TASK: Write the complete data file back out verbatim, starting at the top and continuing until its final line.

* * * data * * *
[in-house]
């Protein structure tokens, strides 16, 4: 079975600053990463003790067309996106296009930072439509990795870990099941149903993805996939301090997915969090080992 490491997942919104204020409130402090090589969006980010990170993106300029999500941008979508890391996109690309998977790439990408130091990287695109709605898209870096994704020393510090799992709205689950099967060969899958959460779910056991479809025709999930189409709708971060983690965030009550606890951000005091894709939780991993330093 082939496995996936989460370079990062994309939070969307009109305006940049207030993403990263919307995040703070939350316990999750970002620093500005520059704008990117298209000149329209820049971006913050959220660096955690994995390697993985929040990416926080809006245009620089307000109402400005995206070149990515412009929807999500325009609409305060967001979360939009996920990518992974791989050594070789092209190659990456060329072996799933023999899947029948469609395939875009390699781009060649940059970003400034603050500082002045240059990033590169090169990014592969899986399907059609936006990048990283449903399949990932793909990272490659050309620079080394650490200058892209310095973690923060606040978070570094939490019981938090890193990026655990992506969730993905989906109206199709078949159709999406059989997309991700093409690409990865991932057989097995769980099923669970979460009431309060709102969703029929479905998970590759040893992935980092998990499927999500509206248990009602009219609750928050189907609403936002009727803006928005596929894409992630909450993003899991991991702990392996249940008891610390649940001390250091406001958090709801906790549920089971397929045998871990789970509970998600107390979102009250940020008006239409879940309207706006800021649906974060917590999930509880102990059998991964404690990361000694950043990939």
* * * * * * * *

[in-house]
């Protein structure tokens, strides 16, 4: 079975600053990463003790067309996106296009930072439509990795870990099941149903993805996939301090997915969090080992 490491997942919104204020409130402090090589969006980010990170993106300029999500941008979508890391996109690309998977790439990408130091990287695109709605898209870096994704020393510090799992709205689950099967060969899958959460779910056991479809025709999930189409709708971060983690965030009550606890951000005091894709939780991993330093 082939496995996936989460370079990062994309939070969307009109305006940049207030993403990263919307995040703070939350316990999750970002620093500005520059704008990117298209000149329209820049971006913050959220660096955690994995390697993985929040990416926080809006245009620089307000109402400005995206070149990515412009929807999500325009609409305060967001979360939009996920990518992974791989050594070789092209190659990456060329072996799933023999899947029948469609395939875009390699781009060649940059970003400034603050500082002045240059990033590169090169990014592969899986399907059609936006990048990283449903399949990932793909990272490659050309620079080394650490200058892209310095973690923060606040978070570094939490019981938090890193990026655990992506969730993905989906109206199709078949159709999406059989997309991700093409690409990865991932057989097995769980099923669970979460009431309060709102969703029929479905998970590759040893992935980092998990499927999500509206248990009602009219609750928050189907609403936002009727803006928005596929894409992630909450993003899991991991702990392996249940008891610390649940001390250091406001958090709801906790549920089971397929045998871990789970509970998600107390979102009250940020008006239409879940309207706006800021649906974060917590999930509880102990059998991964404690990361000694950043990939």